Trader Talk

The good and bad news about oil stock buying

Recently, there have been signs of buying interest in oil stocks after it had been common wisdom that oil stocks would have a hard time accessing the capital markets in 2016.

That has been proven wrong. In the last 24 hours, two Exploration & Production (E&P) companies announced major secondaries. Not only were they able to sell them, the demand was so strong they increased the size of the offerings.

This morning, Devon Energy priced a 69 million share secondary at $18.75, well above the initial share size of 55 million, though at a discount to the prior day's price.

Yesterday, Energen announced the pricing of 15.8 million shares, a nearly 30 percent increase from the 12 million they initially announced. They will use the money to repay outstanding debt, to fund drilling and for general corporate purchases.

What's going on? Here's the good news:

1) The successful secondaries prove there is appetite there for these E&P stocks, despite the "lower for longer" scenario.

2) Investors would not being putting additional money to work to buy new shares if they didn't believe there was some plausible evidence we were somewhere near a bottom in oil in the coming months.

Now the bad news:

1) No matter how you spin it, investors are being diluted, and that is not good. In the case of Devon, the float has been increased by roughly 15 percent.

2) How much more demand is there for these exploration and production names? Many other names are likely to float stock soon, and that is likely the reason most stocks in the E&P space are down 3 percent to 6 percent today, even with oil up.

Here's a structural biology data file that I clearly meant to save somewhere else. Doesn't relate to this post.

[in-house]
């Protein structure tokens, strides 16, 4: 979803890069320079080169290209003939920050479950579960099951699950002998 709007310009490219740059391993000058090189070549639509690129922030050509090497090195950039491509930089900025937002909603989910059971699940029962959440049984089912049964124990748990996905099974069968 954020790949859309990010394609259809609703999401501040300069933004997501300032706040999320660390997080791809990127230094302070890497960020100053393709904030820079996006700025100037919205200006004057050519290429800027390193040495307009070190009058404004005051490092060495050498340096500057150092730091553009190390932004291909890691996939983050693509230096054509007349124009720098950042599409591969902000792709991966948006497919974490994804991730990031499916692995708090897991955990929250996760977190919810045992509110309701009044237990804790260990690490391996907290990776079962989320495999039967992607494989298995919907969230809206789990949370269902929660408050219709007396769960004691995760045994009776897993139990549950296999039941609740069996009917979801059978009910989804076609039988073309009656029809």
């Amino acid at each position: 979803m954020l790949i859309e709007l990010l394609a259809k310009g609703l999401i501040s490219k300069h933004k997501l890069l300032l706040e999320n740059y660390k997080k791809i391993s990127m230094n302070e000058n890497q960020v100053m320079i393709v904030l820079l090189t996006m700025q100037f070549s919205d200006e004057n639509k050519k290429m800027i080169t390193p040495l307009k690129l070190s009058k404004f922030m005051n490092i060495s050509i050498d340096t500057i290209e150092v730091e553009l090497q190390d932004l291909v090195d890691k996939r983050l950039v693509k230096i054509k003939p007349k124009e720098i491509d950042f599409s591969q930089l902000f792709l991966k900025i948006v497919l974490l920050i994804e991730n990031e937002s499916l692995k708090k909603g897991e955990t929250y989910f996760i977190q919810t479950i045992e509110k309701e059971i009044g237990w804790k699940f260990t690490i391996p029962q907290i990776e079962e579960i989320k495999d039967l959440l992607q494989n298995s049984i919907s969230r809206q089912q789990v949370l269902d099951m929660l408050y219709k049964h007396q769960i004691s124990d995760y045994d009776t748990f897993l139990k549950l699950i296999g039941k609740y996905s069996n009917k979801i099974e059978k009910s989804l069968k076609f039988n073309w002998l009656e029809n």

The lesson is, investors will buy, but only at bargain basement prices. "Sell the secondary" is the new trade in oil.

2) It's not clear the Street will just keep buying secondaries, even at lower prices. Devon had to price its secondary at an 8 percent discount to yesterday's close. John Kilduff at Again Capital noted to me this morning that the market may only be amenable to E&P companies "that have size, have acreage in the 'sweet spots' of the shale plays and strong balance sheets" which "gives confidence these companies will be around should crude oil prices move higher."

3) Despite the buying interest, there was a slight air of desperation about Devon's secondary. The company had already announced they were cutting capital expenditures by 75 percent, had cut its dividend by 75 percent, had cut its head count by 20 percent, was looking to sell assets, and even that wasn't enough. The secondary was announced after the earnings conference call.

So where does this leave us? It certainly goes a long way toward "solving" Devon's liquidity issues. As in all deep downturns, the ones that survive will reap huge rewards. Specifically, they will survive.

And that's what we have come down to. This is a battle for survival.